PHOENIX — Roy Williams is an emotional man to begin with. But just mention the name of his mentor and coaching inspiration Dean Smith and his eyes start watering as though he was watching the climactic scene from Old Yeller.
So you can imagine Williams’ reaction Monday when after his North Carolina basketball team defeated Gonzaga 71-65 at University of Phoenix Stadium for his third national championship, it was pointed out to him by CBS announcer Jim Nantz that he now had more titles to his credit than Smith.
“I think of Coach Smith, no question” Williams said through the tears. “But I don’t think I should be mentioned in the same sentence as him.”
It goes without saying that Smith is one of the all-time giants of his profession.In addition to his national crowns in 1982 and ’93, Smith took the Tar Heels to nine other Final Fours while winning more games at the time of his retirement than any other coach in college history.
He was also an innovator who came up with the Four Corners offense, huddling before free throws, the tired signal and the practice of tip-outs on the offensive boards like the two that saved this year’s team in its national semifinal win against Oregon.
And yet, for all that Williams is not, the numbers he has compiled over the past 29 years contradict the narrative both he and his detractors continue to perpetuate.
While Monday’s victory didn’t validate his career or suddenly raise him up to a greater level of prominence — he’s already in the Hall of Fame — it did help define it and call attention to one indisputable fact: Williams belongs in the conversation the best college coaches ever.
“You can win at the highest level and not cut corners, and not cut your value system, your morals,” Gonzaga coach Mark Few said after the final game. “I’ve always been impressed with him both at Kansas and at Carolina. I couldn’t respect a guy more in this business.”
Williams has won 816 games and counting, his teams have earned 17 regular season conference championships and been to nine Final Fours while winning more national titles than anyone who has ever coached the game other than John Wooden, Mike Krzyzewski and Adolph Rupp.
But it’s a success that’s usually attributed more to the caliber of players he recruits than his ability to mold and nurture that talent into a winning unit. The knocks against him have been repeated so many times that they’ve become accepted as fact by many and are many of the same things for which Smith was criticized in his day.
He’s not a great game manager. He doesn’t run set plays. He doesn’t call timeouts when his team needs them. He shows too much loyalty to his upperclassmen at the expense of younger players.If nothing else, this year’s championship run may finally have dispelled at least some of those myths.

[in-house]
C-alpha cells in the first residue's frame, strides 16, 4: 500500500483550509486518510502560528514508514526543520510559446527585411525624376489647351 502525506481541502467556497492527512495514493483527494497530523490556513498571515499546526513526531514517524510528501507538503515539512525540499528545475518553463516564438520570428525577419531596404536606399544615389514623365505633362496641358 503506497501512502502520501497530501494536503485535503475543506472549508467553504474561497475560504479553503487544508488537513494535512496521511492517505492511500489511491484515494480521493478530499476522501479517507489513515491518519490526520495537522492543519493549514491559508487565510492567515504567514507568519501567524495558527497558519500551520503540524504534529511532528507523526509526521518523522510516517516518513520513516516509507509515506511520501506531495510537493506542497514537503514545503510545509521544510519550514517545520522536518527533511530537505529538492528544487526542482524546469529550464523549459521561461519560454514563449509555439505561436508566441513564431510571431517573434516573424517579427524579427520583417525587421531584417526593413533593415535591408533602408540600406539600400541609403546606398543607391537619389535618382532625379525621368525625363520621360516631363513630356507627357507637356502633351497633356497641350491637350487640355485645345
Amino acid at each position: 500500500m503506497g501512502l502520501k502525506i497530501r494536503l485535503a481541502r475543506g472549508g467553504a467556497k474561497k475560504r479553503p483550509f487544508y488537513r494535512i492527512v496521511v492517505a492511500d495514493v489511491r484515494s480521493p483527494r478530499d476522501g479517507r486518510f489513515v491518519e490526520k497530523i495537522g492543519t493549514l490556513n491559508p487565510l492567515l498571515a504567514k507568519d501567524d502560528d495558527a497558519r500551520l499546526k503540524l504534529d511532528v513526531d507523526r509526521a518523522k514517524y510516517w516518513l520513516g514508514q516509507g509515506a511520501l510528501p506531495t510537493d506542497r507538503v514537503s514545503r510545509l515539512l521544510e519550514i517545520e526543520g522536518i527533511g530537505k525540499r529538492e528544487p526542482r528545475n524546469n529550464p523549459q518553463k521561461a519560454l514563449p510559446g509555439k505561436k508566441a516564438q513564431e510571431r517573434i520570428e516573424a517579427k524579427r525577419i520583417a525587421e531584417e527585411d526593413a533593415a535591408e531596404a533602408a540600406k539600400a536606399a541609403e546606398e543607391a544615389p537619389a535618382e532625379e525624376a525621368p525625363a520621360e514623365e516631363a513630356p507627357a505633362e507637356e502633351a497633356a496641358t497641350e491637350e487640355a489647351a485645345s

It was a key timeout, after all, that helped ignite the 12-0 finishing spurt that prevented the Tar Heels from a second round upset at the hands of Arkansas. Two games later it was an uncharacteristic switch to a zone defense that helped his team rally from a late deficit to beat Kentucky in the NCAA South Region final.
In that same game, he benched ineffective senior Isaiah Hicks for sophomore Luke Maye, who ended up hitting the shot that sent UNC to the Final Four.
Once in Phoenix, the Tar Heels showed their depth, versatility and grit by beating both Oregon and Gonzaga while shooting less than 40 percent from the floor and having at least one of their stars struggle to put the ball in the basket.Williams regularly deflects the credit for his team’s success to his players, saying that he’s “very, very lucky” to have gone along the ride with them all these years.
According to those players, their coach his greatly underselling his contribution to the process.
“He’s not an “I” guy, he’s a “we” guy,” junior guard Theo Pinson said. “It’s a total team effort. He lets us make plays. He picks his spots and puts us in the best position to win games.”
While Williams’ first two championship teams were “roll the ball out and let them play” type units, with rosters full of first-round NBA draft picks that overwhelmed the opposition with a fast-paced style, this year’s broke that mold and perhaps, finally, changed the perception of its often-misunderstood coach.
“I feel like most people on the outside looking in don’t get to see how good a person he is.” senior guard Nate Britt said, “and how much his leadership carries throughout the program.”
Britt, who started as a freshman, could have transferred to another school or become bitter as his playing time diminished over his final three seasons. But he didn’t because he trusted Williams when his coach told him he would still play a prominent role on the team.
Kennedy Meeks is another example of Williams’ leadership and his ability to read players and bring them along differently according to their needs and personalities.
Williams described his relationship with the senior center as “love-hate,” because of the way he’s pushed him publicly over the past four years. But what sounded like criticism to others was actually motivation for Meeks, who evolved from an overweight freshman to one of the nation’s best rebounders.
“He’s just trying to make me better as a player,” Meeks said.It’s the type of thing that’s often overlooked when taking stock of Williams’ legacy as a coach — an omission long-time assistant C.B. McGrath has a hard time understanding.
“I’m so happy for Coach Williams because of all the work he puts in,” said McGrath, was hired as the new head coach at UNC Wilmington the day of the Gonzaga game. “For some odd reason, nobody writes a single good thing about him.”
Perhaps that may finally change now that Williams has won a third national championship, passed his mentor Smith and earned a place among the truly elite of his profession.